When I was 16, I took the train into Manhattan for my weekly trombone lessons in a claustrophobic little music studio near scary Times Square. This was 1978, the era of unending strikes, racial unrest, corruption, budget defaults, crumbling infrastructure and rampant muggings and car thefts. When it came out in 1981, the sci-fi film "Escape From New York" didn't seem like so huge a stretch.

So I picked up a book about "urban survival", which turned out to be pretty silly, though highly amusing. But it did contain one insight which I've retained. In the chapter about surviving bar fights, it explained that drunk people are sluggish and clumsy, so it's easy to outrun or outmaneuver them. But if they ever get their hands firmly on you, watch out, because drunks are stronger than sober people.

I've never been in a bar fight, but the image of the strong drunk has become a touchstone for me. Time and again I've found myself confronting people (or institutions) functioning as Strong Drunks, and who therefore needed to be finessed or adroitly outmaneuvered. The mantra is: don't ever let them get you in their clutches!

Cops, for example, are strong drunks. If a policeman decides, rightly or wrongly, that you're on the wrong team, and has you within his grasp, you will be out of options. There's ample maneuvering room in defusing that determination, but if it goes the wrong way, and you're within their range, you'll find yourself utterly powerless.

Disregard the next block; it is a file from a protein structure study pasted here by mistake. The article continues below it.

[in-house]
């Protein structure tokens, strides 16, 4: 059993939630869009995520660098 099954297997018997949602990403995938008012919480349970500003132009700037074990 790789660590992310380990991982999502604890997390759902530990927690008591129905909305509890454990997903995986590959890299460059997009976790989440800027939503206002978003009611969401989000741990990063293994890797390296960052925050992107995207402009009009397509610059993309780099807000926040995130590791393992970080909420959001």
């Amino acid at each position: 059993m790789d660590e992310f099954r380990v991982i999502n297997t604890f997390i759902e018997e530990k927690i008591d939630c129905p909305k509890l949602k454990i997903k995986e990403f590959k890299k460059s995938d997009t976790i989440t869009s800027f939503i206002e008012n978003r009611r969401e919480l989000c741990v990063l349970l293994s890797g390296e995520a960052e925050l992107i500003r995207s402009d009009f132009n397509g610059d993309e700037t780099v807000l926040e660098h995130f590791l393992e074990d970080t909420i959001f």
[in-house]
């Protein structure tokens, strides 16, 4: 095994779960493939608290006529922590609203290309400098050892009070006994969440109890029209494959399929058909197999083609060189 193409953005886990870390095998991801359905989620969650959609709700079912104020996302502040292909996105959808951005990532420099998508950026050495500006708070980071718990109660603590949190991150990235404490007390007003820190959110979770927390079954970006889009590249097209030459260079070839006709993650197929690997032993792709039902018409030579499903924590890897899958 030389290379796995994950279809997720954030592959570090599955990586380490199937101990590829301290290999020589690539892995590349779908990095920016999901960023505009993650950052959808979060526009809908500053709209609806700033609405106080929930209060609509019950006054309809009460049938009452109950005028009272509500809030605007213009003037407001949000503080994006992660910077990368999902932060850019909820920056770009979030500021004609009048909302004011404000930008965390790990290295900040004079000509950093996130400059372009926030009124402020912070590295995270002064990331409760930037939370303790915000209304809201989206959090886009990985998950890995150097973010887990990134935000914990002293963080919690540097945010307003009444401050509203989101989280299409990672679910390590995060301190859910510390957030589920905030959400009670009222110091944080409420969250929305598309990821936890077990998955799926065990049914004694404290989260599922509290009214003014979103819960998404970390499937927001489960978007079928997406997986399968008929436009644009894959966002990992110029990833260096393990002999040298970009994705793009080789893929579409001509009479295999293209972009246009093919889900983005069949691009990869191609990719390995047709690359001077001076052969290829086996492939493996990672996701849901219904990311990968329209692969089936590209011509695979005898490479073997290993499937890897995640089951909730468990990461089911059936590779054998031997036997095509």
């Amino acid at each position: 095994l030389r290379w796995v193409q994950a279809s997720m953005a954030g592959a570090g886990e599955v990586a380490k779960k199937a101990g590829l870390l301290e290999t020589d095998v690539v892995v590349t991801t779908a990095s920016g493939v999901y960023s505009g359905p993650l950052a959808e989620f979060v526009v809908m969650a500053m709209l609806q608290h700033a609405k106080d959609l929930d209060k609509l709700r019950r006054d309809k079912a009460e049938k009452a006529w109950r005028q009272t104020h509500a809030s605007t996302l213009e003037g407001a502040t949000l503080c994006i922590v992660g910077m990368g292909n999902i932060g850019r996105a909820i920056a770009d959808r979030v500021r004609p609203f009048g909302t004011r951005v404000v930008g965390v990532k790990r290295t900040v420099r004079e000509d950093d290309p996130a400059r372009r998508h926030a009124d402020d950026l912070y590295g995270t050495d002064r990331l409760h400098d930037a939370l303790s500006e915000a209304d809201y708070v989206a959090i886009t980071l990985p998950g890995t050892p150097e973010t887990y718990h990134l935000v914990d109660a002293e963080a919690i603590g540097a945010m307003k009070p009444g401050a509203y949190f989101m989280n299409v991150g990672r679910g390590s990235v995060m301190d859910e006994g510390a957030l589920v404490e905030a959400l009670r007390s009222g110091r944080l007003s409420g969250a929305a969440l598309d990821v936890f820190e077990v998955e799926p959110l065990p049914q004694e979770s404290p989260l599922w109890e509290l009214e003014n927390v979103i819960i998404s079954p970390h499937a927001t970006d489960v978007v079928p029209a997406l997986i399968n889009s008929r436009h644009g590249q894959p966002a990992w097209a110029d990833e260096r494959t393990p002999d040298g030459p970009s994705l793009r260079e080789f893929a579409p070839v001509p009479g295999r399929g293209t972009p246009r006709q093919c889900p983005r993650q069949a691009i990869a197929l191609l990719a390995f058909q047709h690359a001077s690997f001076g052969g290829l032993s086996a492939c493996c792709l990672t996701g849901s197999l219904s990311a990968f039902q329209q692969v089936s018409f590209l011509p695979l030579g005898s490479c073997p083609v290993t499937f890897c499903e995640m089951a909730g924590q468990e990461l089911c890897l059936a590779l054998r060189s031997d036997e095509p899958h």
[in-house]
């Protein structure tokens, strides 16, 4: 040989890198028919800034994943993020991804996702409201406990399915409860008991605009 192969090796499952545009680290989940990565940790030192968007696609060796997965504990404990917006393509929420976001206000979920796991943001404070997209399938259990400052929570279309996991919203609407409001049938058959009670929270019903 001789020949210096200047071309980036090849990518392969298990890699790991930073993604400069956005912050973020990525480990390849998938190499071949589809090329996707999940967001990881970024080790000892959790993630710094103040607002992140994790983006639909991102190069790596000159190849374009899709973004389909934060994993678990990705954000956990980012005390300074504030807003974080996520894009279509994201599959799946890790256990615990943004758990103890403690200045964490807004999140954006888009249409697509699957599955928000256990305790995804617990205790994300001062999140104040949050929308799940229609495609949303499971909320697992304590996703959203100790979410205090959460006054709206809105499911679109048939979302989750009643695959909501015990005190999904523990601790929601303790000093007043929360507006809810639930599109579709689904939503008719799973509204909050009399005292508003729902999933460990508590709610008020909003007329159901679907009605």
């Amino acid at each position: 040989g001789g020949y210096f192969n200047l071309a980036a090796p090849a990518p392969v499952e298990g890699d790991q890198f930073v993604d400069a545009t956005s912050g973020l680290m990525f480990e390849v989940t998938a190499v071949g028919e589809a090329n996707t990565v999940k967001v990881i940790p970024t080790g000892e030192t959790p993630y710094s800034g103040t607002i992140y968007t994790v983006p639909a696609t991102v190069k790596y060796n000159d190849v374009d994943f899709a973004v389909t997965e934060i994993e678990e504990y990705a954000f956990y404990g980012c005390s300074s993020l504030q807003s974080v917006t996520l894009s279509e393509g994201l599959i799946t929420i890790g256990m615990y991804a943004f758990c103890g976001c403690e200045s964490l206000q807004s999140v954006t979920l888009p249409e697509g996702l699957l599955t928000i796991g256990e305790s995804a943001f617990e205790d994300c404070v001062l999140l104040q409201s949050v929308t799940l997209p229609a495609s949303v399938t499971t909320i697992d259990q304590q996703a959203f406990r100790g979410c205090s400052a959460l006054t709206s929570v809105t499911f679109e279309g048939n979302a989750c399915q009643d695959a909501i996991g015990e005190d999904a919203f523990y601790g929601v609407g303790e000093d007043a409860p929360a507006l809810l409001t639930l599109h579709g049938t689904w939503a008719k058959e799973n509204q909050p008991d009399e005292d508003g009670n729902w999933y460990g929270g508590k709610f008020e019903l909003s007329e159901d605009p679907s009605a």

Cockroaches are the opposite. A roach can't hold or harm you...but they hide well and they run fast. If you manage to catch one, it can be effortlessly stamped out, but there are always more of them craftily evading you, and you can't do much about it. To a cockroach, you are the strong drunk.

Read the next installment

Monday, December 10, 2012

Jerry Seinfeld's Tiny Masterpieces

One theme of this Slog is the joy of lavishing effort on small - or even publicly invisible - creations. For example, I wrote the following in my explanation of JD Salinger:
"What makes me writing well and playing music well. Period. "Full stop", as the British say.

My most cherished moments have been spent embroiled in the creative process. After that comes only problems. I detest having to find channels for my output; the touchy ritual of petitioning unhip, haughty gatekeepers. And then there's the issue of reaction. While I'm pleased when my work happens to be appreciated, I understand that the active pursuit of acclaim is a house of mirrors.

Creative people quickly learn to expect a zany mix of zealously wrongheaded admiration and flat out rejection in response to their work. And the killer is that success rarely correlates with quality. So one must labor within a madness-making, completely erratic feedback system (it's worth noting that lab animals become mortally stressed when reward and punishment are randomly meted out). There's no predicting or controlling how your work will be perceived - or whether it will be perceived at all. Those lucky few who attain some perspective on it all (usually via great success or failure) quickly realize that it's foolhardy to stake one's self worth on an uncontrollable, capricious system. Far better to just do the best work one can, and let chips fall where they will.